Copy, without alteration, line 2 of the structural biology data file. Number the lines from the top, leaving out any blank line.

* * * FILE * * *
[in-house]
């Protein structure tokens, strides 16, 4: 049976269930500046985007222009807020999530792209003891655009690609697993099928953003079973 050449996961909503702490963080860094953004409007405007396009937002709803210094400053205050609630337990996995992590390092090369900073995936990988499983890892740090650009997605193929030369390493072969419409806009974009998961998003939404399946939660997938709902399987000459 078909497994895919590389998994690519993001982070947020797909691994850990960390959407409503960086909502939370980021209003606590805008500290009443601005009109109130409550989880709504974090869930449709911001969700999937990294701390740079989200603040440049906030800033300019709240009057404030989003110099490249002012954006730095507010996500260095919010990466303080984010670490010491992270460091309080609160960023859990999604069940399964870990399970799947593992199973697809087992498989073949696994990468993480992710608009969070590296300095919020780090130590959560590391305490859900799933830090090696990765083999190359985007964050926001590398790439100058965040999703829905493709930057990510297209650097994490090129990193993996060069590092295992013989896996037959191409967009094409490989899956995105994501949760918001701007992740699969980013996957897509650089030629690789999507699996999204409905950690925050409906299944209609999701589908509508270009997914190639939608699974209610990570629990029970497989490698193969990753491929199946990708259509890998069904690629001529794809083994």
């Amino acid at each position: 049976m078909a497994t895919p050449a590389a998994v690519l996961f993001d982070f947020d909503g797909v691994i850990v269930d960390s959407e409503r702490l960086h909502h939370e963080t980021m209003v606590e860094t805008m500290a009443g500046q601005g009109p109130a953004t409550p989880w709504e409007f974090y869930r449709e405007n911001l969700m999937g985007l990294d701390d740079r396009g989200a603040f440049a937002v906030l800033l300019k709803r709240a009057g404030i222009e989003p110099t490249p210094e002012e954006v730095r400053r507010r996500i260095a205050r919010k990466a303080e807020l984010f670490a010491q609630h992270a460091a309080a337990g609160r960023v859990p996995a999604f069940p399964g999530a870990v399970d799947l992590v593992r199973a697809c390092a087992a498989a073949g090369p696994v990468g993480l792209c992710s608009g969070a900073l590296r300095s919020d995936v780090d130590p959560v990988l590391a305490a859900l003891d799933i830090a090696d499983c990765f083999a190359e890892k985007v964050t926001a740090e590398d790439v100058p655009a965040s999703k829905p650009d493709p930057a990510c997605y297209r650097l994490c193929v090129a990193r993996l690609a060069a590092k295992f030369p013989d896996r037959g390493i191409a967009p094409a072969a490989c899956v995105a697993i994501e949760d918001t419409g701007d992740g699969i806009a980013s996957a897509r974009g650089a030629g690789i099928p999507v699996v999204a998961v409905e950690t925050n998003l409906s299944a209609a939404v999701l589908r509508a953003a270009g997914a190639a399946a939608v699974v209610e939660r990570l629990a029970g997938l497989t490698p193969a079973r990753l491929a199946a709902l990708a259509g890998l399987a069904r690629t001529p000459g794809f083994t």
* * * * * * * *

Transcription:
């Protein structure tokens, strides 16, 4: 049976269930500046985007222009807020999530792209003891655009690609697993099928953003079973 050449996961909503702490963080860094953004409007405007396009937002709803210094400053205050609630337990996995992590390092090369900073995936990988499983890892740090650009997605193929030369390493072969419409806009974009998961998003939404399946939660997938709902399987000459 078909497994895919590389998994690519993001982070947020797909691994850990960390959407409503960086909502939370980021209003606590805008500290009443601005009109109130409550989880709504974090869930449709911001969700999937990294701390740079989200603040440049906030800033300019709240009057404030989003110099490249002012954006730095507010996500260095919010990466303080984010670490010491992270460091309080609160960023859990999604069940399964870990399970799947593992199973697809087992498989073949696994990468993480992710608009969070590296300095919020780090130590959560590391305490859900799933830090090696990765083999190359985007964050926001590398790439100058965040999703829905493709930057990510297209650097994490090129990193993996060069590092295992013989896996037959191409967009094409490989899956995105994501949760918001701007992740699969980013996957897509650089030629690789999507699996999204409905950690925050409906299944209609999701589908509508270009997914190639939608699974209610990570629990029970497989490698193969990753491929199946990708259509890998069904690629001529794809083994």